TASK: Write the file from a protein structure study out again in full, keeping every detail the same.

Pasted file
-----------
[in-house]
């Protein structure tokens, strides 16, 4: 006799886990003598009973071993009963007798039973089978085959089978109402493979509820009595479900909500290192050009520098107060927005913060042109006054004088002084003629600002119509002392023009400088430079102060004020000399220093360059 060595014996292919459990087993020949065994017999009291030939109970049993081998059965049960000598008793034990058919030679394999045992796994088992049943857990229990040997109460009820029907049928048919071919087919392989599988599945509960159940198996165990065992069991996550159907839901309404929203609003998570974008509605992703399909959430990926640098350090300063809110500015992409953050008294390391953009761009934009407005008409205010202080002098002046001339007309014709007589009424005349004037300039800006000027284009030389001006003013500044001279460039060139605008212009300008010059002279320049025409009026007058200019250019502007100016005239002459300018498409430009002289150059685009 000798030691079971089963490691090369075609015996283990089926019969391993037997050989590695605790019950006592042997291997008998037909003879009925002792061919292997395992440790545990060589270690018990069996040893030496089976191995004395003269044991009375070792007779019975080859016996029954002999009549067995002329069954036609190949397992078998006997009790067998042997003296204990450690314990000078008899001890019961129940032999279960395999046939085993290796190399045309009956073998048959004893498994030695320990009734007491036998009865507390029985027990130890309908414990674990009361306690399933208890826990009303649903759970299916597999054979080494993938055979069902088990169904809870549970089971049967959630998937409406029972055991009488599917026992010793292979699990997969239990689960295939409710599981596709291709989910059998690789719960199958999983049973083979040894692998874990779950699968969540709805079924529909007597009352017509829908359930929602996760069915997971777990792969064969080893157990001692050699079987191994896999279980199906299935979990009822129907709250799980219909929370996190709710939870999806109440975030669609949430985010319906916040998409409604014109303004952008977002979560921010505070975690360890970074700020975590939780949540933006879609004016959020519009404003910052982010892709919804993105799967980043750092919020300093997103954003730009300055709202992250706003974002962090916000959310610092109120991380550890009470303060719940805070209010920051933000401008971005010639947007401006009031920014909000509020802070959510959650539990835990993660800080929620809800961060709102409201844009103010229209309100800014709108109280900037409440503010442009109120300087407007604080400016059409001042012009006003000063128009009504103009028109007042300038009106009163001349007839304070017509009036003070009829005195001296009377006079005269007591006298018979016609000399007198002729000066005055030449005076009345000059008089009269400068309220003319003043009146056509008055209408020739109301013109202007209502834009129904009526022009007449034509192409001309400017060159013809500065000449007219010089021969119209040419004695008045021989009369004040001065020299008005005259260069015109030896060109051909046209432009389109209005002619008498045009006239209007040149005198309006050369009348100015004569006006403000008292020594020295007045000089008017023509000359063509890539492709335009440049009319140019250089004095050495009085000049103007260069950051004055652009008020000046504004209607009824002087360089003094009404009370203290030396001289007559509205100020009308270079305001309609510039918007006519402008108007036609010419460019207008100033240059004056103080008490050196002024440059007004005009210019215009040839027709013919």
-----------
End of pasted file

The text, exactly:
[in-house]
């Protein structure tokens, strides 16, 4: 006799886990003598009973071993009963007798039973089978085959089978109402493979509820009595479900909500290192050009520098107060927005913060042109006054004088002084003629600002119509002392023009400088430079102060004020000399220093360059 060595014996292919459990087993020949065994017999009291030939109970049993081998059965049960000598008793034990058919030679394999045992796994088992049943857990229990040997109460009820029907049928048919071919087919392989599988599945509960159940198996165990065992069991996550159907839901309404929203609003998570974008509605992703399909959430990926640098350090300063809110500015992409953050008294390391953009761009934009407005008409205010202080002098002046001339007309014709007589009424005349004037300039800006000027284009030389001006003013500044001279460039060139605008212009300008010059002279320049025409009026007058200019250019502007100016005239002459300018498409430009002289150059685009 000798030691079971089963490691090369075609015996283990089926019969391993037997050989590695605790019950006592042997291997008998037909003879009925002792061919292997395992440790545990060589270690018990069996040893030496089976191995004395003269044991009375070792007779019975080859016996029954002999009549067995002329069954036609190949397992078998006997009790067998042997003296204990450690314990000078008899001890019961129940032999279960395999046939085993290796190399045309009956073998048959004893498994030695320990009734007491036998009865507390029985027990130890309908414990674990009361306690399933208890826990009303649903759970299916597999054979080494993938055979069902088990169904809870549970089971049967959630998937409406029972055991009488599917026992010793292979699990997969239990689960295939409710599981596709291709989910059998690789719960199958999983049973083979040894692998874990779950699968969540709805079924529909007597009352017509829908359930929602996760069915997971777990792969064969080893157990001692050699079987191994896999279980199906299935979990009822129907709250799980219909929370996190709710939870999806109440975030669609949430985010319906916040998409409604014109303004952008977002979560921010505070975690360890970074700020975590939780949540933006879609004016959020519009404003910052982010892709919804993105799967980043750092919020300093997103954003730009300055709202992250706003974002962090916000959310610092109120991380550890009470303060719940805070209010920051933000401008971005010639947007401006009031920014909000509020802070959510959650539990835990993660800080929620809800961060709102409201844009103010229209309100800014709108109280900037409440503010442009109120300087407007604080400016059409001042012009006003000063128009009504103009028109007042300038009106009163001349007839304070017509009036003070009829005195001296009377006079005269007591006298018979016609000399007198002729000066005055030449005076009345000059008089009269400068309220003319003043009146056509008055209408020739109301013109202007209502834009129904009526022009007449034509192409001309400017060159013809500065000449007219010089021969119209040419004695008045021989009369004040001065020299008005005259260069015109030896060109051909046209432009389109209005002619008498045009006239209007040149005198309006050369009348100015004569006006403000008292020594020295007045000089008017023509000359063509890539492709335009440049009319140019250089004095050495009085000049103007260069950051004055652009008020000046504004209607009824002087360089003094009404009370203290030396001289007559509205100020009308270079305001309609510039918007006519402008108007036609010419460019207008100033240059004056103080008490050196002024440059007004005009210019215009040839027709013919």